October 11, 2011 (Shirley Allen)
Despite the lowest interest rates in over fifty years and falling home prices, the biggest obstacle to owning a home in America is still the same today as it was five years ago, and even ten years ago…the down payment.
Fifty-one percent of renters in the biannual American Dream survey by Trulia said that saving for a down payment was the biggest obstacle in buying a home. That was especially true for young adult’s ages 18 to 34 years old, with 62 percent saying that the lack of a down payment was keeping them from buying a home.
The other obstacles to buying a home cited in the survey were: qualifying for a mortgage (36%), having a poor credit history (34%), unable to pay off existing debt (31%), not having a stable job (29%), declining home values (13%), and other (12%).
Homeownership continued to be a sign of achievement in America as 70 percent of the Americans surveyed said that homeownership is part of achieving the American Dream. The survey’s results matched the percentage in last January’s poll.
Fifty-seven percent of current homeowners said that owning a home was one of the best long term investments they could make, while 80 percent said they would buy another home in the future.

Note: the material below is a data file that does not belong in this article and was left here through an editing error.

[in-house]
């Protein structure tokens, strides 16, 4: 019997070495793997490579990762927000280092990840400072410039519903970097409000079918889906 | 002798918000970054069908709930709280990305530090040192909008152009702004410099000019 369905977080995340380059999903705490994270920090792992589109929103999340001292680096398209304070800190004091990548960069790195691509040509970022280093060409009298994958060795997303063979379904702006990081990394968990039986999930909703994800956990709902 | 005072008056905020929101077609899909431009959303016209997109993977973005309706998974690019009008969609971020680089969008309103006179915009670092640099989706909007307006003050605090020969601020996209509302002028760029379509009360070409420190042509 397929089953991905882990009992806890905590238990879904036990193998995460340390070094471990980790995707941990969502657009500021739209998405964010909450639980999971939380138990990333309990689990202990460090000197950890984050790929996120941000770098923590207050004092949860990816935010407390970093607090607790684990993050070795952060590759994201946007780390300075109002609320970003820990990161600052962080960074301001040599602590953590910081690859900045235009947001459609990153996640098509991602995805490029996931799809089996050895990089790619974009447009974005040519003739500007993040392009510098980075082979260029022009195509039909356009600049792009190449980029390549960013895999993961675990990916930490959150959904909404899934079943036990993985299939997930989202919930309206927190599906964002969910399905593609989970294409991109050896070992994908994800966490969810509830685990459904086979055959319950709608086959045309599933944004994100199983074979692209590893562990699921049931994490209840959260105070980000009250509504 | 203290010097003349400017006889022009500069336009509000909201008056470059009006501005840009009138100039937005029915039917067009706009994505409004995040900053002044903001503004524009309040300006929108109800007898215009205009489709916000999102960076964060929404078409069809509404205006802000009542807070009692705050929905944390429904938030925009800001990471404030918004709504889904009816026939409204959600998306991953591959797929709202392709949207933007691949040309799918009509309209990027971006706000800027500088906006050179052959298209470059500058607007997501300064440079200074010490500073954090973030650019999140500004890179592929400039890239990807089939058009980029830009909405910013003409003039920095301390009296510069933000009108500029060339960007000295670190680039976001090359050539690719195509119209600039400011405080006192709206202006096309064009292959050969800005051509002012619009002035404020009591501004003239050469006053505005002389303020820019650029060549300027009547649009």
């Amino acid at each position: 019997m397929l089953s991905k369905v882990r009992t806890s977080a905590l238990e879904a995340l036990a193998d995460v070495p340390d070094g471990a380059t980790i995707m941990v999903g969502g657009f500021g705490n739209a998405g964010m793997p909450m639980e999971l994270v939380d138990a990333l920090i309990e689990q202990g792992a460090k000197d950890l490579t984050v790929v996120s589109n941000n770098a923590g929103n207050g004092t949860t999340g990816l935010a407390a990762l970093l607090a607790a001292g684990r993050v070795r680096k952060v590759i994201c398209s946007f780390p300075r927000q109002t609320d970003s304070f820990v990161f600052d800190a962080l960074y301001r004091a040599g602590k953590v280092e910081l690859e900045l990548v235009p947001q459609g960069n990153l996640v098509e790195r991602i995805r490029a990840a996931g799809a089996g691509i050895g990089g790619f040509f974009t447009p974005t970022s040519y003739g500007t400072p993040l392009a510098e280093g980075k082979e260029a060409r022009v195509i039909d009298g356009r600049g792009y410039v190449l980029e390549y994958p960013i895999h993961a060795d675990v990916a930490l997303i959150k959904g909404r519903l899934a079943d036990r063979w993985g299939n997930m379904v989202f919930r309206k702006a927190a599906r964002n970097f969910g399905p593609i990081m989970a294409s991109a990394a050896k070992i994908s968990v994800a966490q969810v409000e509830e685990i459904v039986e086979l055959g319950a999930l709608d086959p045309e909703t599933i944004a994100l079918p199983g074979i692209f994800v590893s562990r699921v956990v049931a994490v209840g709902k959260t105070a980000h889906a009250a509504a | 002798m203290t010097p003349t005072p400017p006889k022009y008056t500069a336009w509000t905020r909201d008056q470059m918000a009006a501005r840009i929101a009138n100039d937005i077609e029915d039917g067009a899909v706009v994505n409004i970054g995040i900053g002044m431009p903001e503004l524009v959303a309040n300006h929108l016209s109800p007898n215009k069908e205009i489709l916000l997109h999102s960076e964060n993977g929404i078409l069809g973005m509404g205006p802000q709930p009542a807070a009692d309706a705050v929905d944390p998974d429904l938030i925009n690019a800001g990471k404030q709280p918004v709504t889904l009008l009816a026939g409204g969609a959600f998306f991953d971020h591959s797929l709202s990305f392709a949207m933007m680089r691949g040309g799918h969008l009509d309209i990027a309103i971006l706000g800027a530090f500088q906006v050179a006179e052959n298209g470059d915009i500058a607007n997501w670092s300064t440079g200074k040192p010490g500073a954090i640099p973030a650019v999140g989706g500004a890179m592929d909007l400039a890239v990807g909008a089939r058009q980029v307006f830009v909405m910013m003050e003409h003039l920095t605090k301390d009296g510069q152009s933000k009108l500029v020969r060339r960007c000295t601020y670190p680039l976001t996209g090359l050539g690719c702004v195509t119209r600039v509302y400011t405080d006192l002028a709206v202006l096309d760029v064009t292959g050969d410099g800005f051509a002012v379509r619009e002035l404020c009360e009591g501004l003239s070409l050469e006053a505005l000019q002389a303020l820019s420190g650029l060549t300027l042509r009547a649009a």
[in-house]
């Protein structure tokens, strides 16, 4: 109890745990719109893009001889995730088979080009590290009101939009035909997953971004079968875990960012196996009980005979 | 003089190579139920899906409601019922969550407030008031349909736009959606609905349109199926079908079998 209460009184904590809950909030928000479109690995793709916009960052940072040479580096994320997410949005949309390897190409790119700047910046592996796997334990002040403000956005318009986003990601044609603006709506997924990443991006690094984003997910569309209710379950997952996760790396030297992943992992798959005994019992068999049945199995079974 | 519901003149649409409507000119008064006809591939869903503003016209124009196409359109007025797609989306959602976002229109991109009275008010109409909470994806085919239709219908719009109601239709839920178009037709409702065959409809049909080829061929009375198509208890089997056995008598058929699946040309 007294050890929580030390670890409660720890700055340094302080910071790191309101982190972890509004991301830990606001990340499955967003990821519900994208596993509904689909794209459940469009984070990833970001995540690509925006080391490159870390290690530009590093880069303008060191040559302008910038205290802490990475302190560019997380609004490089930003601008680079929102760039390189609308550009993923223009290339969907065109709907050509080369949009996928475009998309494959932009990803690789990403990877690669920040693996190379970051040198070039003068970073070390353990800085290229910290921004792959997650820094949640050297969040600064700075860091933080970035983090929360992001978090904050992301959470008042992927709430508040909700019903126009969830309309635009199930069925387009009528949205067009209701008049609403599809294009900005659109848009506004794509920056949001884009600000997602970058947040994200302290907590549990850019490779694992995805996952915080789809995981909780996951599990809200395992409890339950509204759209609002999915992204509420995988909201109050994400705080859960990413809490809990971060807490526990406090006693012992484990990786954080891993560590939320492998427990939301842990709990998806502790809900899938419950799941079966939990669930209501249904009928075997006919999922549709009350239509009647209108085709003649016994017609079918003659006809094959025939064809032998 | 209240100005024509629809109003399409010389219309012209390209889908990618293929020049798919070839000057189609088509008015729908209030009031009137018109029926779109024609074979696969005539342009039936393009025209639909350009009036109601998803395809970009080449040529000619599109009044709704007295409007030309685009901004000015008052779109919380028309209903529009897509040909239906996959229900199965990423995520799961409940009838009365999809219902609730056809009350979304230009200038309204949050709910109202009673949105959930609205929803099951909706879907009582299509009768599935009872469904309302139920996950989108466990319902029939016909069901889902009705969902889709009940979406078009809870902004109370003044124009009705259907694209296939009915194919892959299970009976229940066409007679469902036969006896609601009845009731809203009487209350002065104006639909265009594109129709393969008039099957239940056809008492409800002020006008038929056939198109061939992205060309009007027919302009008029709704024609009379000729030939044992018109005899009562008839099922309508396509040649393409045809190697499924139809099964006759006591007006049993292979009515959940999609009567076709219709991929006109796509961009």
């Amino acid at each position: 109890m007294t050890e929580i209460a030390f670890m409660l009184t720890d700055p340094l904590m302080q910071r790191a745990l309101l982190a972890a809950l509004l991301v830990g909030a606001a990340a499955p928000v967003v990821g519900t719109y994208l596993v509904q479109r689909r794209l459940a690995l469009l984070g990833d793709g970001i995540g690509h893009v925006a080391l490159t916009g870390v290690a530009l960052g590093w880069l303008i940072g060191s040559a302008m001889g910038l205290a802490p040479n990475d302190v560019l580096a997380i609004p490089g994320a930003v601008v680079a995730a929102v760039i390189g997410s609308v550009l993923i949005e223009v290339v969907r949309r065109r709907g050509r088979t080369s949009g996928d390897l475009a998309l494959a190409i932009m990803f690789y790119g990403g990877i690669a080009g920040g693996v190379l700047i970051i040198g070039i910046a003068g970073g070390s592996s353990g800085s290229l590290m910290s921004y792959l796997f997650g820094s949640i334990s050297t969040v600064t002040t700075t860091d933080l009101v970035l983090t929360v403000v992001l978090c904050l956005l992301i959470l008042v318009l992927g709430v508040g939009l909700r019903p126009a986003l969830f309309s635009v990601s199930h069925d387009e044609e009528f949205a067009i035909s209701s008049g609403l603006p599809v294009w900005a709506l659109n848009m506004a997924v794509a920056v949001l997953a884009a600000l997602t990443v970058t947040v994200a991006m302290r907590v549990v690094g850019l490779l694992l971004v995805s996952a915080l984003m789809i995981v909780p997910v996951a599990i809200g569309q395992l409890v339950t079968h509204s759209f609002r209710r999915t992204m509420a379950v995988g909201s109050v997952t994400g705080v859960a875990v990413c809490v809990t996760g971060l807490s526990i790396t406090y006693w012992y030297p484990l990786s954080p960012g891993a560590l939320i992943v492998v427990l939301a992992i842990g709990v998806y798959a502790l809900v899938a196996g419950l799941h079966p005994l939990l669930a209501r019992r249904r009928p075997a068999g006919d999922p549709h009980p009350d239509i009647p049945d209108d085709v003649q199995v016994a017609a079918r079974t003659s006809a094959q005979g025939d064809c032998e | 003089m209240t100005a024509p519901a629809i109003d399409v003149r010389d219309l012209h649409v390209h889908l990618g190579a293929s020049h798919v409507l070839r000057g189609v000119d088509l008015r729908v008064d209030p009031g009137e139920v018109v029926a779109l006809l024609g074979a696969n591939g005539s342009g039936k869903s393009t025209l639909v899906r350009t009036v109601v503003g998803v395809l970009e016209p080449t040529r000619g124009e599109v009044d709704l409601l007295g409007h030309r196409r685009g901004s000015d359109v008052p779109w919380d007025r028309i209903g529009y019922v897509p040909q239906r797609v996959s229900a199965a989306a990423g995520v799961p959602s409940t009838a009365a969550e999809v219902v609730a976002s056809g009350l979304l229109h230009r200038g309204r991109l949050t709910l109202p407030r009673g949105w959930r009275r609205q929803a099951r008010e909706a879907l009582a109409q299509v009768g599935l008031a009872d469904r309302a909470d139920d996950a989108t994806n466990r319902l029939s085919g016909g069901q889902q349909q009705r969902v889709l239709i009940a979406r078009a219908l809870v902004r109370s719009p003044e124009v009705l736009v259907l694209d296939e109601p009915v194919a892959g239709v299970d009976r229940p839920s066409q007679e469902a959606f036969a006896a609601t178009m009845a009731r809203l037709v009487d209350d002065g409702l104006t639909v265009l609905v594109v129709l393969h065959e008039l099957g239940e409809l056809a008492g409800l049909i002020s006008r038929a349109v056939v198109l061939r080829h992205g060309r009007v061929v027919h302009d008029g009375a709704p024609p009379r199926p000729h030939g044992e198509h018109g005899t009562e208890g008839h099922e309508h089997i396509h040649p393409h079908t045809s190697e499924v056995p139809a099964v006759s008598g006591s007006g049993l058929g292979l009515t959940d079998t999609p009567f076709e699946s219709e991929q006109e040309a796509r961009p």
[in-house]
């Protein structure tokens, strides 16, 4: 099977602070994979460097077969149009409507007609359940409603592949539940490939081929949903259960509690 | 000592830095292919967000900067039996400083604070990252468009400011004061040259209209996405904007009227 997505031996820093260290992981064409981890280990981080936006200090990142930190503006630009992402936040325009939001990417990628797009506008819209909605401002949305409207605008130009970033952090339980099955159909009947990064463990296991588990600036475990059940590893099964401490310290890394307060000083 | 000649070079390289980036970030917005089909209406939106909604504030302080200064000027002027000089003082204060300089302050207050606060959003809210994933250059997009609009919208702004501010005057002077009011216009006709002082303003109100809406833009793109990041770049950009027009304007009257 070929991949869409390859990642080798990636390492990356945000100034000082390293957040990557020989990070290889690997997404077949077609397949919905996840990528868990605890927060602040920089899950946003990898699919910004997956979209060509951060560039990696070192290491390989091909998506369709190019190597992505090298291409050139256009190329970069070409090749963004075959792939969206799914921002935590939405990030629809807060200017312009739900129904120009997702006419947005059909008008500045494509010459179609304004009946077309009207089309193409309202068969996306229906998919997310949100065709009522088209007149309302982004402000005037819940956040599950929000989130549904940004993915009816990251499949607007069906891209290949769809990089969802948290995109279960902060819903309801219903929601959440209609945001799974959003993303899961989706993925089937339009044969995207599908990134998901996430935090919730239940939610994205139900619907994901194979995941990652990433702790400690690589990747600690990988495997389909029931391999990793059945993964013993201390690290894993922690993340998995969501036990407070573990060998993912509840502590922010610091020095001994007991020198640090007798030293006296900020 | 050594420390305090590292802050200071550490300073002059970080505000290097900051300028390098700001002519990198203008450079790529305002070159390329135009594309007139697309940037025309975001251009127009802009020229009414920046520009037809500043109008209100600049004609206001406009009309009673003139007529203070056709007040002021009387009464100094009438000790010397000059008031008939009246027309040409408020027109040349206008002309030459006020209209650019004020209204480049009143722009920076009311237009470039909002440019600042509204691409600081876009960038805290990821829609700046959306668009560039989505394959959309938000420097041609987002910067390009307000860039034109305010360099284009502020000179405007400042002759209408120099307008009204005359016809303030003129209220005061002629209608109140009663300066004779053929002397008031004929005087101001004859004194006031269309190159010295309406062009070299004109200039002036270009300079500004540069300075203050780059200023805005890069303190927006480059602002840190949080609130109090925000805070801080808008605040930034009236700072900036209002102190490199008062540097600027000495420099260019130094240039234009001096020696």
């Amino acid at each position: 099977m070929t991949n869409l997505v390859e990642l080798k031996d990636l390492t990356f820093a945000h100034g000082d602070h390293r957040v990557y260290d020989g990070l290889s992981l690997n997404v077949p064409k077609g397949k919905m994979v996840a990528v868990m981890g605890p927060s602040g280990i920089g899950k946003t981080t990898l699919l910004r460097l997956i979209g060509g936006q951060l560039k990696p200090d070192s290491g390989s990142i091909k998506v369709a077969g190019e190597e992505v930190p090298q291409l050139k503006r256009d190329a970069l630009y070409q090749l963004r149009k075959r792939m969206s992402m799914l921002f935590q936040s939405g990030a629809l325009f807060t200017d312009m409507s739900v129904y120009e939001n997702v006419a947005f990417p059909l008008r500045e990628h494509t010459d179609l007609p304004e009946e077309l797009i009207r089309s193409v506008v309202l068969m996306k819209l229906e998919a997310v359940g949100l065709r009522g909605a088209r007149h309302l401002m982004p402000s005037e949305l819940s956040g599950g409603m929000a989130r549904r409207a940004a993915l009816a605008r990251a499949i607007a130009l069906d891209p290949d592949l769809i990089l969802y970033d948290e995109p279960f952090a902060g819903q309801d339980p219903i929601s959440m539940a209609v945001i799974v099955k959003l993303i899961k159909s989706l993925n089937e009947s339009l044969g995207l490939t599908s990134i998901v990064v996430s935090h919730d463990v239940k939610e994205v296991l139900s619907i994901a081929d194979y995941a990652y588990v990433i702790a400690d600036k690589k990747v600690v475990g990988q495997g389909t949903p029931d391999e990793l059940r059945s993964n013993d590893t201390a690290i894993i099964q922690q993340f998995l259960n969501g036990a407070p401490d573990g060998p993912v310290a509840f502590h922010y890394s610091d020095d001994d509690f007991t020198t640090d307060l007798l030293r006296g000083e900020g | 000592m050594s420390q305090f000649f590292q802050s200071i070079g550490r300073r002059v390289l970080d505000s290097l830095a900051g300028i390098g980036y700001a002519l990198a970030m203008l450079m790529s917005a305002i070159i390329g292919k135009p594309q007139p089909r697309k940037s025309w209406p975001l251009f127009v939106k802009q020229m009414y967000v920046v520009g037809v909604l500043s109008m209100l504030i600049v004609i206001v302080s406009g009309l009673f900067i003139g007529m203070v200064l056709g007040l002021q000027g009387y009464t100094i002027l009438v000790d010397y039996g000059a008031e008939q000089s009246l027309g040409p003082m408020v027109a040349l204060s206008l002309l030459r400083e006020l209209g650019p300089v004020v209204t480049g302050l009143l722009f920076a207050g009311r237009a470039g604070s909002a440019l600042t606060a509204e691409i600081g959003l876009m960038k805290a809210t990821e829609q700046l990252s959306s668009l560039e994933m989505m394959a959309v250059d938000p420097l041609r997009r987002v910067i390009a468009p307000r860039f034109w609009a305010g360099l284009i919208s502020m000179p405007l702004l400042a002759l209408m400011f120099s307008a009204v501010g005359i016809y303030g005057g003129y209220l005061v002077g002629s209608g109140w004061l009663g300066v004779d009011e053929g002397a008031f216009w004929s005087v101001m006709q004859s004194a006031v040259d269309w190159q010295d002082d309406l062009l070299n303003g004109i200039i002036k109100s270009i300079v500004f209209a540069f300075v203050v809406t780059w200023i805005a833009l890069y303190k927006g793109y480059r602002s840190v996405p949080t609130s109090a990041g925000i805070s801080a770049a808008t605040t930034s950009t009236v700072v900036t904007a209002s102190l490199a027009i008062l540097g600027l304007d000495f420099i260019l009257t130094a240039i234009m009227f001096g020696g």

Older age groups were found to be more likely to view homeownership as part of the American Dream. Seventy-six percent of the respondents 55 years of age and older viewed owning a home as part of the American Dream, while 74 percent of those between 45 and 54 felt the same way.
Sixty-six percent of those between 35 and 44 felt that being a homeowner was part of the American Dream while 65 percent of the Americans between the ages of 18 and 34 felt the same way.
“From saving enough for a down payment to qualifying for a mortgage and having a poor credit history, today’s aspiring homeowners face many financial obstacles in order achieve their American Dream of homeownership,” said Jed Kolko, Trulia’s Chief Economist. “These obstacles keep some would-be homeowners from taking advantage of low mortgage rates; on the other hand, they prevent some people from buying homes they can’t really afford. Government homeownership policies can target some of these obstacles to homeownership, but only stronger economic recovery will help households facing multiple obstacles become better able to buy homes.”
Downsizing was also on the minds of Americans as home size preferences have changed post-housing bubble leaving Americans thinking smaller is better. The percentage of Americans who said their ideal home size is more than 3,200 square feet dropped 36.5 percent from 2010 to 2011.
During the same time period the percentage of Americans who said their ideal home size was between 2,601 and 3,200 square feet dropped 10.1 percent.
Older Americans said they were more likely to want a home near restaurants and shops if they were to buy a new home while younger buyers said they would opt for a home that gave them a shorter commute.
Tags: Trulia, down payment, low mortgage interest rates, falling home prices, the American Dream, homeownership